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Surgical Smoke Evacuator Maintenance Is Important

By Herman A. McKenzie

Looking back on my career as a biomedical engineering technologist prior to my position at The Joint Commission, I recall that one of my responsibilities included preparing purchase bid documentation for all new medical equipment in my hospital. I distinctly remember making sure that only high-quality devices were considered and purchased for use in our operating rooms. Today, I more greatly appreciate the quality of the high-capacity dependable smoke evacuators, as smoke plume hazards are more closely studied. Back in the day, smoke plumes seemed, at minimum, unpleasant for clinical staff, but today we are learning more about the potential harm they cause.

In fact, whenever and wherever lasers, electrosurgical systems, radio frequency devices, hyfrecators, ultrasonic scalpels, power tools and other heat destructive devices are used, everyone in the area – including the patient – may be exposed to surgical smoke. Surgical smoke plumes can contain toxic gases and vapors such as benzene, hydrogen cyanide, formaldehyde, bioaerosols, dead and live cellular material (including blood fragments) and viruses.

Over time, I realized there was a tie to physical environment compliance and the need to maintain medical equipment under the medical equipment standards: EC 02.04.01 and EC 02.04.03. As a matter of fact, use of smoke evacuators is tied to The Joint Commission’s element of performance for managing hazardous materials and waste: Standard EC 02.0.201 EP 9 states: “The organization minimizes risks associated with selecting, handling, storing, transporting, using, and disposing of hazardous gases and vapors.”(Hazardous gases and vapors include, but are not limited to, ethylene oxide and nitrous oxide gases; vapors generated by glutaraldehyde; cauterizing equipment, such as lasers; waste anesthetic gas disposal (WAGD); and laboratory rooftop exhaust. (For full text, refer to NFPA 99-2012: 9.3.8; 9.3.9)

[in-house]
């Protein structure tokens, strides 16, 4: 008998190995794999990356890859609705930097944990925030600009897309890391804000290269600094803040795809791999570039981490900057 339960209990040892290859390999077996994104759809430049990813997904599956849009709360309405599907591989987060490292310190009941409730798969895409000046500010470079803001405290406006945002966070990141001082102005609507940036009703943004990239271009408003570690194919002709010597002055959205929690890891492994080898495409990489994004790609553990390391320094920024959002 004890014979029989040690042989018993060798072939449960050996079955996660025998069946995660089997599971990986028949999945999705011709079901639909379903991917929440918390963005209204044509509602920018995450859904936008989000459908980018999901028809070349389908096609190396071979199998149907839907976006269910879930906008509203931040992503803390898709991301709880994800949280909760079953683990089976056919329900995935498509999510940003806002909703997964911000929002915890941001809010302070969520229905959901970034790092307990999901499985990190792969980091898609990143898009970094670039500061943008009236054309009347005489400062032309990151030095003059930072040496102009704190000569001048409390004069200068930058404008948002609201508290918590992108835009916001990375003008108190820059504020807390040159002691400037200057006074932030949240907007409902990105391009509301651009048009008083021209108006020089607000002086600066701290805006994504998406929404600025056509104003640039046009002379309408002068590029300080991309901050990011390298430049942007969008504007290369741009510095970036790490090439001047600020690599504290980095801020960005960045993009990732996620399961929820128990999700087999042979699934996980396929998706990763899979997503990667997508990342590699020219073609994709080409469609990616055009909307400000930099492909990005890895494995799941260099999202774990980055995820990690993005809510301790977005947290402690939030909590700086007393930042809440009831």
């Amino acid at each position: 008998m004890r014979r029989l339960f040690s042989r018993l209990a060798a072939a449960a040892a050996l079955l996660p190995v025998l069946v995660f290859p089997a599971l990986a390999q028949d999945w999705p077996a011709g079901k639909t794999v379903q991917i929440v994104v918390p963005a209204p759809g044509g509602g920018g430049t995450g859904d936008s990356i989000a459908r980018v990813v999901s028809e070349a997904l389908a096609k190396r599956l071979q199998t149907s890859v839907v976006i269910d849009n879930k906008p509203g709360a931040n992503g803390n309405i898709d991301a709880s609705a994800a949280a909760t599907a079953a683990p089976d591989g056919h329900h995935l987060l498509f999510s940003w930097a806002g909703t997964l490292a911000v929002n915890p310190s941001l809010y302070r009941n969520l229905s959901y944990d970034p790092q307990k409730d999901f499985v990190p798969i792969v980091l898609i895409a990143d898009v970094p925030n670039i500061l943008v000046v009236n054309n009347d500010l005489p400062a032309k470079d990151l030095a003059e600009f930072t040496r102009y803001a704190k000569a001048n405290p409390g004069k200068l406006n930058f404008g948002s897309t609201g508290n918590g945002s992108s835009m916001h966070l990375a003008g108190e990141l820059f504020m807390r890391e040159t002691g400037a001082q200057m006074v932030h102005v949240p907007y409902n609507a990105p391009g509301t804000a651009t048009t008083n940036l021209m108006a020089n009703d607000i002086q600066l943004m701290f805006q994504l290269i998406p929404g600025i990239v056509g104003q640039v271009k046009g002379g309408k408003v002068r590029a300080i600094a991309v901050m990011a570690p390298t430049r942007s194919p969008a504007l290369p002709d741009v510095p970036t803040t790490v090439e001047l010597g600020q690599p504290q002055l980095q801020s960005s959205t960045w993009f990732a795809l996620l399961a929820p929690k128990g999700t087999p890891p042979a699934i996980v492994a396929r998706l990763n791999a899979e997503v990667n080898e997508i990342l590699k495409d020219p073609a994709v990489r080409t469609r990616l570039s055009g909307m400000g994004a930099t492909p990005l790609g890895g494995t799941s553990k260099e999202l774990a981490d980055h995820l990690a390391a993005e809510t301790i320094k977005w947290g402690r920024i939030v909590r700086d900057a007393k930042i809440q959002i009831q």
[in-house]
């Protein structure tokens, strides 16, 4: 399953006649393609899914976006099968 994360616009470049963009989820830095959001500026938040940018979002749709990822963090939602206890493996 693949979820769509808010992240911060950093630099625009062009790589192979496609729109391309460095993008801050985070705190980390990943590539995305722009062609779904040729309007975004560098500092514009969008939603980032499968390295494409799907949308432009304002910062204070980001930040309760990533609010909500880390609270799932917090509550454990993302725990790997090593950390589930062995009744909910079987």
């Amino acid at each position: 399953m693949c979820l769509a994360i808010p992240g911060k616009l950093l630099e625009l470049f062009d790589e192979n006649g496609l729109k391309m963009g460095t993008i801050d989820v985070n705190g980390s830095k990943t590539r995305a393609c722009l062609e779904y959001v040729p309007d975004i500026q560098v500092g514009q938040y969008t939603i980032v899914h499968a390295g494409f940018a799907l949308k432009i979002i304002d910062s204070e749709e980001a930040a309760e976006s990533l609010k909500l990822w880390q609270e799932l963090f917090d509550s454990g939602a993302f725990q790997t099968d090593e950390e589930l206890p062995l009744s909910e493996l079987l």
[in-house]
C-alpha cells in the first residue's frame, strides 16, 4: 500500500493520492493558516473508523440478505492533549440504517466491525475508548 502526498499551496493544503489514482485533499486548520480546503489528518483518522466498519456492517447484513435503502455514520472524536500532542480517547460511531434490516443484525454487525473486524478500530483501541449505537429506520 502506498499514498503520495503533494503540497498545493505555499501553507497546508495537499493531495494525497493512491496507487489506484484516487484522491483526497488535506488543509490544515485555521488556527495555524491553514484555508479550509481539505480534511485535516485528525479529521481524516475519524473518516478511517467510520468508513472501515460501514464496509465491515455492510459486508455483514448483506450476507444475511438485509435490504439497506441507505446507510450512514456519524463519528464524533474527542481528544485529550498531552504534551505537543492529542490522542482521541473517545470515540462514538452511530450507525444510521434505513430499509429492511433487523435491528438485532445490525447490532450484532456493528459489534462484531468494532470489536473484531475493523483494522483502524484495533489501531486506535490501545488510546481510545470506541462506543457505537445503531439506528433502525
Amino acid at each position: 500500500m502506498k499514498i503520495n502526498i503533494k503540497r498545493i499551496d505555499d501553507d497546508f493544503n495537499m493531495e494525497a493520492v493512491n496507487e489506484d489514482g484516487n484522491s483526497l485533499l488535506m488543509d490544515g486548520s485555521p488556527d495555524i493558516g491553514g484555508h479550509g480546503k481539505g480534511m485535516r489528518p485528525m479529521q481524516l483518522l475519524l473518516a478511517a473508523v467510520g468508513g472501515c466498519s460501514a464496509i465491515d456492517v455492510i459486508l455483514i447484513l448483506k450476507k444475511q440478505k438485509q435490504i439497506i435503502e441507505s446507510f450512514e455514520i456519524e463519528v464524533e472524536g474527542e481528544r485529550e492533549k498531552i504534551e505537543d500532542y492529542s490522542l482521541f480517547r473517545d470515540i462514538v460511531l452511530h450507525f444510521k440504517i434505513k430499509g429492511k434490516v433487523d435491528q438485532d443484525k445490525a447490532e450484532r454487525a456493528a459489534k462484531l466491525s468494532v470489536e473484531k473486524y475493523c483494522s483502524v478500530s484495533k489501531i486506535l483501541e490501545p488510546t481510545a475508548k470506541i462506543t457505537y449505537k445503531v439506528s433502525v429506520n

While exposure of surgical smoke to patients is short-term and relatively low risk, surgeons, perioperative nurses and other operating room staff are exposed to surgical smoke daily. At high concentrations, surgical smoke may cause ocular and upper respiratory tract irritation and potentially create visual problems for the surgeon. Therefore, it is so important for ambulatory surgery centers to be aware of the risks of surgical smoke and how they can best mitigate those risks.

A recent Quick Safety advisory from The Joint Commission, “Alleviating the dangers of surgical smoke,” reviews current regulations, recommendations and standards on surgical smoke or lasers from several governmental and professional organizations, including from the Occupational Safety and Health Administration (OSHA), National Institute of Occupational Safety and Health (NIOSH), American National Standards Institute (ANSI), Association of periOperative Registered Nurses (AORN) and ECRI.

The advisory also includes several safety actions for health care organizations that conduct surgery and other procedures using lasers and other devices that produce surgical smoke. Recommended safety actions to protect patients and health care workers include:

  • Implementing standard procedures for the removal of surgical smoke and plume through the use of engineering controls, such as smoke evacuators and high filtration masks.
  • During laser procedures, using standard precautions to prevent exposure to the aerosolized blood, blood by-products and pathogens contained in surgical smoke plumes.
  • Establishing and periodically reviewing policies and procedures for surgical smoke safety and control – making these policies and procedures available to staff in all areas where surgical smoke is generated.
  • Providing surgical team members with initial and ongoing education and competency verification on surgical smoke safety, including the organization’s policies and procedures.
  • Conducting periodic training exercises to assess surgical smoke precautions and consistent evacuation for the surgical suite and procedural area.

Additional resources from The Joint Commission are provided in the advisory, along with resources from the Centers for Disease Control and Prevention (CDC), ANSI, AORN and several other academic journals.

– Herman A. McKenzie, MBA, CHSP, is the director, engineering, standards interpretation group at The Joint Commission.



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